Stainless as material is considered to be almost maintenance free by some, but this is only a semi-truth at best. Powder residue corrodes stainless too, although it happens with slower rate than with CrMo. Copper fouling is valid issue with either barrel material, but can still be considered to be periodic maintenance type of issue rather than constant nuisance with 6.5 CM caliber. Especially with smooth Sako / Tikka barrels that are never too sensitive to fouling.
Varmint profile barrel was directly available as 6.5 Creedmoor calibel, its 8" twist stabilizes almost any 6.5mm long range bullet. 6.5CM has ensured its position rather recently as most popular short-action long range cartridge- and it did not happen for no reason. There are other similar performance - even better - short-action cartridges, but CM is here to stay. Shortly said and as reference, it offers 20...30% flatter trajectory and less wind correction compared to 308Win with same barrel and action length- with milder recoil too. Improvement comparison as ballistic percentages is misleading in a sense that practical long range first round hit probability increases much more than pure ballistic numbers suggest- this was also confirmed by US SOCOM in their own tests. CM also feeds from 308 magazine and uses same case head with 308, so its success is really no-brainer.
AR15 is said to be "Barbie for men", but same can happen with bolt-actions too. Remington 700 has traditionally being most popular for customizing due to massive aftermarket offerings, but Tikka T3 series is not too far and is catching up, as its global popularity leads directly to huge aftermarket demand. With TACT A1, temptation for tweaking is even bigger, thanks to standard AR15- style buttstock thread (buffer tube) and directly compatible pistol grip. Virtually any equivalent AR part fits, and there are LOT to choose from.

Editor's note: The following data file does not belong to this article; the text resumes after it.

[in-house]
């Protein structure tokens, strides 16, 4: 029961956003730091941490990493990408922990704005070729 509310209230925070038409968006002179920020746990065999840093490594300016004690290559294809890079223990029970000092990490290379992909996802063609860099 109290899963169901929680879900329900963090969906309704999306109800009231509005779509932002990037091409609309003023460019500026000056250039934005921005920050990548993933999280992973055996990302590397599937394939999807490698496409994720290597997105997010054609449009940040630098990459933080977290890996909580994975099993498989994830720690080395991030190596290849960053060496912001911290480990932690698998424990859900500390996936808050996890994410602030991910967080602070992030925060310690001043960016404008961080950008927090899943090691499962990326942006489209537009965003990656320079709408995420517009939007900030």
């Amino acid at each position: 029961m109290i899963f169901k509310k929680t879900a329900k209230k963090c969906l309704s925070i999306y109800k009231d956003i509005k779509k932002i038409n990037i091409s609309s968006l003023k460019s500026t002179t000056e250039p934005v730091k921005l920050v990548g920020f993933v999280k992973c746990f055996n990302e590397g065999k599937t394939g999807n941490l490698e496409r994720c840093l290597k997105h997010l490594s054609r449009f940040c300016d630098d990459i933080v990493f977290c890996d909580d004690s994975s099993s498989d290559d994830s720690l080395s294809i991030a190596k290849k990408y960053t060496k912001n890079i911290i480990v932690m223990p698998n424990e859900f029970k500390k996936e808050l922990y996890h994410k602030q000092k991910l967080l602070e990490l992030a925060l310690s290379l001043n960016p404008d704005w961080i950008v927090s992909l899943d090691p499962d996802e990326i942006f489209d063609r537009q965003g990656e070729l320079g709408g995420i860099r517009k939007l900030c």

In practice, scope height vs stock limits working stock options to very few, as cheek rest must be set much higher than in any typical 5.56 or 7.62 AR rifle requires. One of stocks that passes this check is Luth Modular stock assembly. Luth stock had also feature that bolt-action stocks rarely have; pull length adjustment without additional carry-on tools. It is nice feature for four-season clothing use- or for those who use of thick protective vests occasionally. Luth MBA picatinny rail on bottom was scientifically engineered (Dremel) to accept TRG M10 original monopod. This worked well, but M10 monopod has to be set to almost closed if bipod and whole rifle is kept low in prone position. Unlike TACT A1 original stock with sturdy aluminum frame, Luth composite is also very light. Using AR stock requires using AR -type buffer (stock) tube, we used 6061-T6 aluminum mil-spec type carbine tube. It is very light as well, but still stiff.